A star is born: Wilson raises big bucks

Weeks after a public outburst made him a national name, Rep. Joe Wilson (R-S.C.) is becoming a hot commodity on the fundraising circuit, pulling in big bucks for fellow Republicans around the country.

During President Obama's Sept. 9 address to a joint session of Congress, Wilson shouted "You lie!" when Obama said healthcare legislation would not cover illegal immigrants. He was later reprimanded in a largely party-line vote.

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But instead of making him a pariah, the episode made Wilson a star. His campaign committee has raised about $2 million, nearly twice what he raised and spent during the 2008 election, and suddenly, Republicans around the country are clamoring for his time.

"He's been asked to do multiple events," said Eric Dell, Wilson's chief of staff. "He's always helped his colleagues. He's always been someone who helps the team, ever since he was elected."

On Friday, Wilson's name adorned an e-mail from the National Republican Congressional Committee urging donors to make contributions before next Wednesday, the close of the September reporting period, asking for help to "retire" House Speaker Nancy Pelosi (D-Calif.) and support a bill to require legislation to be posted online for 72 hours before it is voted on.

"Democrats don't want you reading their healthcare bill — or any other bill for that matter. Their legislative agendas will do nothing more than grow the government, raise your taxes and squash individual freedom. That is why they have cloaked their legislation in mystery and rushed it to vote. Democrats cannot win the battle of ideas and they know this," the NRCC letter from Wilson says.

Earlier this week, Wilson penned a missive on behalf of Bill Howell, the speaker of the Virginia House of Delegates, asking for contributions to Howell's political action committee in order to counteract "big liberal money."

And next Friday, Wilson will head to Jackson, Mich., to headline a fundraiser for ex-Rep. Tim Walberg (R). Walberg lost his 2008 reelection bid to Rep. Mark Schauer (D) and is running for his old seat. An invitation to the event touts the chance to take a photo with Wilson for $150, while a ticket to a larger reception will set donors back just $20.

Dell said other Republicans had asked Wilson to record messages and videos for various events. Though Wilson is focused on his home district, based around Columbia and parts of ten counties that stretch south to the Georgia border, Dell said Wilson would do his part in the future to aide colleagues.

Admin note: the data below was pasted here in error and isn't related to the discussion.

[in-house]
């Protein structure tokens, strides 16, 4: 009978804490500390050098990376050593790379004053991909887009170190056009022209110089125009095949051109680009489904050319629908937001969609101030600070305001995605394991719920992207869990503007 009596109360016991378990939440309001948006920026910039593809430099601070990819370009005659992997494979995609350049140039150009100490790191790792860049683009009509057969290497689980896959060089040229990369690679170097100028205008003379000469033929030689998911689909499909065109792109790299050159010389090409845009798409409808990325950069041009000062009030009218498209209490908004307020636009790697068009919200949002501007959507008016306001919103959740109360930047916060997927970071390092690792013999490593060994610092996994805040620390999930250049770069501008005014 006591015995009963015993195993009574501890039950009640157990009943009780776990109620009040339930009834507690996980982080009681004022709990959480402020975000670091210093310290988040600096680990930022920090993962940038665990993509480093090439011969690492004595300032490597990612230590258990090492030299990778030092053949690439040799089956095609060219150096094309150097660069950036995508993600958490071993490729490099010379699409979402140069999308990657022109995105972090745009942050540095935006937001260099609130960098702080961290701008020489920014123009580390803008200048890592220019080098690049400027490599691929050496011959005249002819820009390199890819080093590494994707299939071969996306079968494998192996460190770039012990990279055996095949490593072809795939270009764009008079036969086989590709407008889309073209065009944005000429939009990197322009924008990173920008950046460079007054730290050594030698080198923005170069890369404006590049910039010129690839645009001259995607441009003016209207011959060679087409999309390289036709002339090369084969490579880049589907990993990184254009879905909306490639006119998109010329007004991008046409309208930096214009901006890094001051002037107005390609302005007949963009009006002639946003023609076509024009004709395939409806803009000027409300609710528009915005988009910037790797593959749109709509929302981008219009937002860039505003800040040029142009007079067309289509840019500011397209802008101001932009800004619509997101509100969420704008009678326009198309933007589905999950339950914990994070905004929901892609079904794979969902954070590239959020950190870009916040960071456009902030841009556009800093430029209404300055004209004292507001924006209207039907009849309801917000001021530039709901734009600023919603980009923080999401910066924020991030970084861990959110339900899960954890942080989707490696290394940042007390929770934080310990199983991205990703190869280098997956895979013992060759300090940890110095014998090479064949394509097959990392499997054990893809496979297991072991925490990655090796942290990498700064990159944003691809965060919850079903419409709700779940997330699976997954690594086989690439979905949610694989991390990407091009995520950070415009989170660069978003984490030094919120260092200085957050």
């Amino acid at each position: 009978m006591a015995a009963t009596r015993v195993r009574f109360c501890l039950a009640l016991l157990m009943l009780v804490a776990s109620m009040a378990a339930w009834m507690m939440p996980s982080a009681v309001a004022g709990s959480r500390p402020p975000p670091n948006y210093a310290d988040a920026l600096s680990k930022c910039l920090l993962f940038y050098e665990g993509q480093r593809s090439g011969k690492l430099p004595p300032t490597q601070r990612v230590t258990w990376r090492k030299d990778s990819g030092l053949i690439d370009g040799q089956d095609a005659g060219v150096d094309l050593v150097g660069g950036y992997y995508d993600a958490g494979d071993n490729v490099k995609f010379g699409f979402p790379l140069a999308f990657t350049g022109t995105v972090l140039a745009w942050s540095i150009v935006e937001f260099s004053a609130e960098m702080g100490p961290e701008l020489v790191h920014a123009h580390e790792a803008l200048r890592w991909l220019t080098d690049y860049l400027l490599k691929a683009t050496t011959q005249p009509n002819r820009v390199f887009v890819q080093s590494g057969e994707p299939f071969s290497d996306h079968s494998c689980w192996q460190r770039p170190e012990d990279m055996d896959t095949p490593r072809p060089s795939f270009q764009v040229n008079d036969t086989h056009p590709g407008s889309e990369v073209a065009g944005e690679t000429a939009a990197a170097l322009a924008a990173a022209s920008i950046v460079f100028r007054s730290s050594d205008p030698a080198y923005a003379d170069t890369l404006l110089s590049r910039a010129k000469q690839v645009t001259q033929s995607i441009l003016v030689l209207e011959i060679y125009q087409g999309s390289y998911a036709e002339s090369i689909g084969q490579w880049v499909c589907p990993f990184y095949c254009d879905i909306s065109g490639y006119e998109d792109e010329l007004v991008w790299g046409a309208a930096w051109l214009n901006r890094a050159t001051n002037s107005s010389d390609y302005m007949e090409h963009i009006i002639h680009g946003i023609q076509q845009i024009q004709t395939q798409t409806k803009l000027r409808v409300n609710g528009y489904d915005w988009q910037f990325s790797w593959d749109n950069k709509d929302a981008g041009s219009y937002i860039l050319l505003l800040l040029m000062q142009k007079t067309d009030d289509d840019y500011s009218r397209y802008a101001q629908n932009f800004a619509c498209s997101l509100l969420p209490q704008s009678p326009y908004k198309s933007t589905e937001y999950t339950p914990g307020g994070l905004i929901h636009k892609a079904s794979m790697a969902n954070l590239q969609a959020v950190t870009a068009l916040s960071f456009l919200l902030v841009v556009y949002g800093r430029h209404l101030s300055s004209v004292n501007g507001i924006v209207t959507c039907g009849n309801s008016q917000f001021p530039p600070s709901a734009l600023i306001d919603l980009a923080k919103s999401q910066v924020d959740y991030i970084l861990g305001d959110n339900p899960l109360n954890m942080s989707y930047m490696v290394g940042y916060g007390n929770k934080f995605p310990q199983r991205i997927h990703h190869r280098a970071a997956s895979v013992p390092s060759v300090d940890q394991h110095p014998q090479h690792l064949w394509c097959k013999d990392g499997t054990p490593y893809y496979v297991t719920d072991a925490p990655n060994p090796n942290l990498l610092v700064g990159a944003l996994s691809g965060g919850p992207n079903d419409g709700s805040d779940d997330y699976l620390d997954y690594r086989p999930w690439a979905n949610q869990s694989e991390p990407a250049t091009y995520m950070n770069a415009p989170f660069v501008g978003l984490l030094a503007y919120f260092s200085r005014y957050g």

The Republican National Committee, too, has asked for donations to support its efforts to combat the resolution condemning Wilson. In an e-mail to donors Sept. 17, RNC chairman Michael Steele pointed to several Democratic members of Congress with ethical clouds over their heads, including Reps. Charles Rangel (D-N.Y.) and John Murtha (D-Pa.).

"The truth — the Democrats don't want an apology. They want a side show," Steele wrote as the resolution was being debated.

But Wilson has proven a financial boon for Democrats as well. His opponent, Iraq war veteran Rob Miller (D), has raised more than $1.5 million since Wilson's outburst, nearly tripling the amount he spent during the 2008 campaign, when he held Wilson to a 52 percent to 48 percent win.

Meanwhile, the Democratic Congressional Campaign Committee used Wilson's image just hours after the infamous incident, exhorting donors to "stand against" Wilson's "unacceptable outburst." The DCCC met their goal of raising $100,000 in 48 hours, a spokesman said.

And in Virginia, Gov. Tim Kaine (D) responded to the letter on behalf of Howell's PAC with one of his own, writing that Wilson's foray into Commonwealth politics showed state Republicans were giving "tacit approval of disrespectful behavior." Kaine's letter sought donations for his Moving Virginia Forward PAC.

Kaine is also the chairman of the Democratic National Committee, but that organization has not used Wilson in fundraising appeals.